Step 8:  Here's where they are transformed from a simple croissant to Pain au Chocolat. Stuff with chocolate chips and roll up.

 

Step 8:  Let rise then bake. 

Step 9:  Eat!

Monday, April 4, 2011

Meatless Monday: Black Bean Tamale Pie

Comfort food 101.  Make a stew and top it with something.

With black beans fully cooked and waiting in the freezer that meant black bean chili topped with a simple cornbread recipe filled with cheese and chiles. 

Here it is, the perfect pantry recipe:

CWYG Stats

Veggie Box Items: - none

CWYG Items: - garlic, onions, canned tomatoes, spices, black beans (canned or pre-cooked), cornmeal, masa harina (corn flour), cheese, canned chiles, milk, eggs, baking powder

Black Bean Tamale Pie

olive oil
1 onion, chopped
5 cloves garlic, minced
2 tbsp ancho chile powder (or regular chili powder)
1 tbsp cumin
2 tsp oregano
2 tsp salt
1 can diced tomatoes (I blend them since my kids don't like the big tomato pieces)
4 cups black beans, drained (about 3 cans)
Gluten Free Cornbread Ingredients (recipe follows)2 cups shredded cheddar cheese, divided
1 can diced green chiles

Heat the oil in a large deep sided skillet or saucepan.  Saute the onions and garlic until softened.  Add the spices, beans and tomatoes.  Cook until bubbly and liquid reduces slightly.  Transfer to an 11 x 7 pan.

Mix together all of the cornbread ingredients and add 1 cup of cheese and the chiles.  Spread on top of the black bean chili and top with the remaining cheese. Bake until slightly browned on top and toothpick inserted into the cornbread comes out mostly clean.

Serve with a simple salad and fruit.


Gluten Free Cornbread 
(Adapted from Dianne's Dishes recipe)
1 cup of stone ground yellow corn meal
1/2 cup of corn flour
1/2 teaspoon of sea salt
1/2 teaspoon of baking soda
1/2 tablespoon of baking powder
2 eggs
1 cup buttermilk (I used 1 tbsp vinegar and topped with milk to make 1 cup)

Preheat oven to 400 degrees.

Mix all together and spread in an 8" square baking dish. Bake for about 20 minutes.

Double and use a 9 x 13" pan.

Saturday, April 2, 2011

Grilled Mahi Mahi with Citrus Butter and Mango Salsa

 The first week of Spring!  Well not really, it was just the first week it felt like we might actually be past winter.  Time to break out the grill.  OH NO!  No gas, then the dog needed to be bathed, then.... So it was finally around dusk that dinner was started, but thankfully it was fairly easy to throw together.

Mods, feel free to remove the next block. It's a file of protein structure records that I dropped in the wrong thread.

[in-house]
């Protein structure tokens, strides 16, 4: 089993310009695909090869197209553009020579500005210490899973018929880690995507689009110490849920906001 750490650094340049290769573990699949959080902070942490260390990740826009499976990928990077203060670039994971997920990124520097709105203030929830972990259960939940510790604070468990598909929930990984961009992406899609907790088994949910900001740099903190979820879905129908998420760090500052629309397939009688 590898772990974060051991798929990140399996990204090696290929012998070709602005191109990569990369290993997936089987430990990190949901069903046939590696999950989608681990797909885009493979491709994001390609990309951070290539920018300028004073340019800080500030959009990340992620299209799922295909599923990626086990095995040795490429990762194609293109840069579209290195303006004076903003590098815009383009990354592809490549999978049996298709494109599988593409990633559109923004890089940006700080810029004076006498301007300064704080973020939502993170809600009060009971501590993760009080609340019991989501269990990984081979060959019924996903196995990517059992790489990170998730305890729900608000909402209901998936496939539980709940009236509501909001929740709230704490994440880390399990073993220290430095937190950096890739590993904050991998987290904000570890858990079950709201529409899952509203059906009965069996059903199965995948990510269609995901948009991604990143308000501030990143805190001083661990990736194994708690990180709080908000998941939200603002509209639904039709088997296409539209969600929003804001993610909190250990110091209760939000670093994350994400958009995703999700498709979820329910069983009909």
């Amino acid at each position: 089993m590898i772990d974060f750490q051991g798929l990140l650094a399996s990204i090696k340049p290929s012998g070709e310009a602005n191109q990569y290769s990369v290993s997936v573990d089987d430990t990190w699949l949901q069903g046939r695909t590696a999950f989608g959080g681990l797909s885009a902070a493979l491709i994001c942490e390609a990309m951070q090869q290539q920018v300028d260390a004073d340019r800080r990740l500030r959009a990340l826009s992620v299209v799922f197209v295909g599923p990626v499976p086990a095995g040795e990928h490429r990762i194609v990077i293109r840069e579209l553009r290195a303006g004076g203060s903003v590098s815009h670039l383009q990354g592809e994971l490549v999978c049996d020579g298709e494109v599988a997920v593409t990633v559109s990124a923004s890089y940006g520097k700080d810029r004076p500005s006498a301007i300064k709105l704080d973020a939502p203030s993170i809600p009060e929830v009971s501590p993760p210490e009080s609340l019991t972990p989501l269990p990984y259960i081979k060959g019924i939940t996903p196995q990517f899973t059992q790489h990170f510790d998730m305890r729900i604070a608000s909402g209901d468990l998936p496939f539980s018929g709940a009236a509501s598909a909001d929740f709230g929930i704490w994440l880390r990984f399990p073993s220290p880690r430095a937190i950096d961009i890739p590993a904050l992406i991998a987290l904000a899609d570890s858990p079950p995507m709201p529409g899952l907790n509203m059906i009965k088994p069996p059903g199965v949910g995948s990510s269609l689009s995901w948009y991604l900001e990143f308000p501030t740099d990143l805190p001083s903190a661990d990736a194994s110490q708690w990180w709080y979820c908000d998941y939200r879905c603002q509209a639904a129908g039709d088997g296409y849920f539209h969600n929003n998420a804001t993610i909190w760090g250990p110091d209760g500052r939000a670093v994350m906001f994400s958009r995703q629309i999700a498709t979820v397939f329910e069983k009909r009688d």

I found Mahi Mahi for an insanely good deal at the grocery store and had mangoes since they are the only fruit that's not citrus or on the Dirty Dozen list and is in season right now.  (It totally goes against my locally grown food philosophy, but I have two fruit loving kids who are growing weary of tangerines out of our CSA box and the oranges from friends' trees.)

Then we had gotten a bunch of cilantro, spinach and green garlic in our CSA box, so combined with the never ending lemons we have and the quinoa in my pantry, I had the perfect side dish simply subbing green garlic for the regular garlic. - recipe here.  Though the asparagus was not from my CSA, it was grown in California, so I justified my purchase since it does fit into the seasonal and marginally local grid.

Use whatever hearty fish is available, wild-caught and reasonably priced - Mahi Mahi, tuna, salmon, etc. Feel free to substitute your favorite seasonal soft fruit for the mango. (Pineapple now, strawberries in Spring, peaches in summer or melons in late summer and early fall.)  You could certainly sub in rice for the quinoa, but quinoa is a complete protein which is double good coupled with the fact that it's a whole grain.

CWYG Stats
Veggie Box - Cilantro, spinach and green garlic

CWYG Items - onions, garlic, parsley, raisins

Grilled Mahi Mahi with Citrus Butter, Mango Salsa and Quinoa Salad

1 stick unsalted butter
1 green onion
1 clove garlic, minced
zest of a large lemon or 2 small lemons
salt and pepper to taste
1 large mango, peeled and finely chopped
1 jalapeno or 2 serranos, finely chopped
handful of cilantro, chopped
1 small shallot minced
juice of lemon or lime
olive oil
4 5-6 oz sturdy fish fillets
Quinoa Salad
asparagus for serving, optional

Mix together the citrus zest, herbs and butter with 1 teaspoon sea salt.  Transfer to plastic wrap and roll up like a toosie roll.  Place in the fridge to firm up.

Mix the mango, jalapeno, cilantro, shallot and lime juice together in a small bowl.

Drizzle the fish with olive oil and sprinkle with sea salt and pepper.  Grill on each side for 5-7 minutes or until flaky.

Place the fish on top of the quinoa and top with a slice of the flavored butter.  Spoon over the salsa and serve with asparagus.

Copyright 2012 TablaVie Personal Chef Service

All photos and recipes may not be used without express permission from Christi Flaherty, owner and creator of Cook What You've Got Concept and blog.